• ooffa

        May 9, 2017 at 9:46 pm

        for me it was a huge problem but thanks to PXG it’s no longer an issue

    • Mad-Mex

      May 9, 2017 at 11:11 pm

      I call B.S. on this one, ooffa probably plays with complete Northwestern golf set and uses Pinnacle Golf Balls

      • Ian

        May 10, 2017 at 1:24 am

        Yeah, but at least it’s the Pinnacle Proto ball.

      • ooffa

        May 10, 2017 at 10:40 am

        BTW, I don’t even play new pinnacle balls. I get the refurbished ones. Thank’s for getting my comment. Some of those who posted back at me are really clueless.

      • Skip

        May 23, 2017 at 12:52 pm

        What’s wrong with Northwestern? I play ’em, and still carry a +1

  20. J Zilla

    May 9, 2017 at 4:30 pm

    How much for 1 groove?

    Can you break a $100?

  21. Eric E

    May 9, 2017 at 2:36 pm

    LOL you win

  22. C

    May 9, 2017 at 2:27 pm

    I’m holding out for a forged Damascus CNC-milled Darkness with titanium ferrule for $2500.

  23. Jam

    May 9, 2017 at 1:57 pm

    LOL one shot out of a bunker where you smash a rock could take $45 worth of your wedge with it.

  24. Axelrage

    May 9, 2017 at 1:45 pm

    If people are willing to pay $500+ for a milled putter, this is the next step, right? 100% automated w/ finishing for near perfection is an amazing (and expensive) feat. If someone is willing and able, why not offer it?

    • Don

      May 9, 2017 at 1:56 pm

      A putter you could use for your entire golfing life. A wedge is something – depending on how much you play – that would need to be replaced after a season or two.

      • Axelrage

        May 9, 2017 at 2:10 pm

        While that is true, how many of us actually stick with a putter (without buying others) for more than a few years? The longest I have gone is 2. Again, doesn’t matter for the target consumer, if the have the means they will pay.

    • JD

      May 9, 2017 at 2:19 pm

      Yeah I think I’ll take a tour putter for $2000 than 3 milled wedges.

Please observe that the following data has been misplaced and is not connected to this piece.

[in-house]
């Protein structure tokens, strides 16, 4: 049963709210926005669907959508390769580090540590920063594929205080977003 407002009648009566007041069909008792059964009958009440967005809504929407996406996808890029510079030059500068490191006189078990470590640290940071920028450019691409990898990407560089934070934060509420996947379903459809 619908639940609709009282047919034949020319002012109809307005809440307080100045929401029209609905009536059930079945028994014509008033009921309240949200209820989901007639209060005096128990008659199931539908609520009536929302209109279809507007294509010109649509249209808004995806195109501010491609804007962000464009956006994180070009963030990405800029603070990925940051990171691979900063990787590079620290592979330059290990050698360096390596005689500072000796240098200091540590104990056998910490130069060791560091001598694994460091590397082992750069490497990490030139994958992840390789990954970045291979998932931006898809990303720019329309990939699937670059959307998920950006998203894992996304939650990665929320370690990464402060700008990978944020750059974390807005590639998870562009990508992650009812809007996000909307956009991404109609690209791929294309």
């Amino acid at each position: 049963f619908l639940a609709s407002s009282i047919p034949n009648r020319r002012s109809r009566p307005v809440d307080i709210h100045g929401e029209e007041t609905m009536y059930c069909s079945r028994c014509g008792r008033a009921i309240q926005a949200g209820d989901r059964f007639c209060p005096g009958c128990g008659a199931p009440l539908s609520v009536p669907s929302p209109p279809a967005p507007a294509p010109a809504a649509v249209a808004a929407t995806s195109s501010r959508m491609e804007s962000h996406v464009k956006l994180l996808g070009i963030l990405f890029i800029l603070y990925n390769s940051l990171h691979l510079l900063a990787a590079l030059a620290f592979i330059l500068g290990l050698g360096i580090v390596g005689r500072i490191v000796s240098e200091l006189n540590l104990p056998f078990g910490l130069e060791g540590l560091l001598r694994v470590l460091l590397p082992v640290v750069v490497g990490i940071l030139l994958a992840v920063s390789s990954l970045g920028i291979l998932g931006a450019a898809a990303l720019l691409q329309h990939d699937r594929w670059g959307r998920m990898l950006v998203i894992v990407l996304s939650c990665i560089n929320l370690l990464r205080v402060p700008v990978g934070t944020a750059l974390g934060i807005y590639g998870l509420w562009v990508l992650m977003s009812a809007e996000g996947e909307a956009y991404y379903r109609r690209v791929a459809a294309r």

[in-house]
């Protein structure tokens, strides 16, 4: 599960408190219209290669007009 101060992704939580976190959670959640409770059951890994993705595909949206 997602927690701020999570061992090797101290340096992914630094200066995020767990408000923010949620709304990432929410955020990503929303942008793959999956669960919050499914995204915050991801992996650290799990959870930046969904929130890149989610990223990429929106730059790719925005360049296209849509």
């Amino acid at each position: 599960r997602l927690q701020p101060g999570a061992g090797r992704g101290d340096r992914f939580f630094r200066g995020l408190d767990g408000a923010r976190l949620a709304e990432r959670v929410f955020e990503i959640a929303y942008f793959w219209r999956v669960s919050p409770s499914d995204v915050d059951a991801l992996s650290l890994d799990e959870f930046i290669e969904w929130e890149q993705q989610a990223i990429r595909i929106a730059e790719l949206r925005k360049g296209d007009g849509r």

• Jack

      May 10, 2017 at 3:31 am

      Are casts or forgings less precise? As long as my wedges have the right lie loft angle, fresh grooves, and the right shaft, I’m good. 650 for 1? I’d rather get new wedges whenever they wear out. Who cares what wedge you are gaming.

    • Dave

      May 20, 2017 at 10:43 am

      Paying 500 for any club is plain stupid. I putt just fine with my
      $35 used YES! Donna. Play off a 5.3 with all used equipment.

  25. Shank

    May 9, 2017 at 1:16 pm

    GOD these are ugly!

  26. toyzrx

    May 9, 2017 at 1:14 pm

    No wonder less and less people play golf, not to mention the younger generations.

    • The Dude

      May 9, 2017 at 1:25 pm

      who says you cant play golf because these are on the market??

      • Andrew Han

        May 9, 2017 at 1:53 pm

        Yup. No one seems to care that basketball and soccer shoes are 150+ and wear out a lot quicker than golf equipments. Just saw a $200+ basketball in sports authority before they closed. WTH?!, but there is a market for it.

        The lesson is, there is a market for everyone. That is why you see bimmer going nuts with the 1 to 8 series and an x and m variant in all of them.

        • xjohnx

          May 9, 2017 at 4:05 pm

          As a former store manager for SA the basketball you saw was the Wilson connected ball. Its a bluetooth ball that tracks your shots etc. kind of like basketball’s version of a swing analyzer. The most expensive game ball is usually around $75

        • SH

          May 9, 2017 at 7:47 pm

          You’re not really supposed to wear those shoes, you’re only supposed to buy numbered ones and keep them in the boxes in your storage as part of your shoe collections, according to the sneaker addicts lol

  27. Ardbeggar

    May 9, 2017 at 12:57 pm

    I’d love to hit a few with these, but there are other good options for milled putters if I want to buy one. None of them would break the bank.